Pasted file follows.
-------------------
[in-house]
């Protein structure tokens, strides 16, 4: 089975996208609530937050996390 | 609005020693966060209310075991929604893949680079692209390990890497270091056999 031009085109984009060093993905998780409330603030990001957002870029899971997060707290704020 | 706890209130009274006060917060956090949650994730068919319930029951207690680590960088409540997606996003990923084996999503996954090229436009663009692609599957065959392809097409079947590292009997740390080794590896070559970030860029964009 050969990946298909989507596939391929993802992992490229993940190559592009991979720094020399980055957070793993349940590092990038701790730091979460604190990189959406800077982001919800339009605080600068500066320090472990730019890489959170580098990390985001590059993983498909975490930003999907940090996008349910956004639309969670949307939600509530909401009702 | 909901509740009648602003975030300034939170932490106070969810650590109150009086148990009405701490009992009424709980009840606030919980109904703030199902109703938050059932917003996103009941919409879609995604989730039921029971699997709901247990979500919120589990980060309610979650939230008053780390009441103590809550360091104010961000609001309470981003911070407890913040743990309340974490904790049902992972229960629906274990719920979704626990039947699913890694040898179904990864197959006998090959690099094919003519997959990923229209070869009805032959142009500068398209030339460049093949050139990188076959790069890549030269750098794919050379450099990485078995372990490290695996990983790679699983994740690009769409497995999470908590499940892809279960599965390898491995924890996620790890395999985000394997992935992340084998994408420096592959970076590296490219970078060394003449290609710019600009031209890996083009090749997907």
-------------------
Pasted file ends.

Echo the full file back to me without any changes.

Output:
[in-house]
């Protein structure tokens, strides 16, 4: 089975996208609530937050996390 | 609005020693966060209310075991929604893949680079692209390990890497270091056999 031009085109984009060093993905998780409330603030990001957002870029899971997060707290704020 | 706890209130009274006060917060956090949650994730068919319930029951207690680590960088409540997606996003990923084996999503996954090229436009663009692609599957065959392809097409079947590292009997740390080794590896070559970030860029964009 050969990946298909989507596939391929993802992992490229993940190559592009991979720094020399980055957070793993349940590092990038701790730091979460604190990189959406800077982001919800339009605080600068500066320090472990730019890489959170580098990390985001590059993983498909975490930003999907940090996008349910956004639309969670949307939600509530909401009702 | 909901509740009648602003975030300034939170932490106070969810650590109150009086148990009405701490009992009424709980009840606030919980109904703030199902109703938050059932917003996103009941919409879609995604989730039921029971699997709901247990979500919120589990980060309610979650939230008053780390009441103590809550360091104010961000609001309470981003911070407890913040743990309340974490904790049902992972229960629906274990719920979704626990039947699913890694040898179904990864197959006998090959690099094919003519997959990923229209070869009805032959142009500068398209030339460049093949050139990188076959790069890549030269750098794919050379450099990485078995372990490290695996990983790679699983994740690009769409497995999470908590499940892809279960599965390898491995924890996620790890395999985000394997992935992340084998994408420096592959970076590296490219970078060394003449290609710019600009031209890996083009090749997907």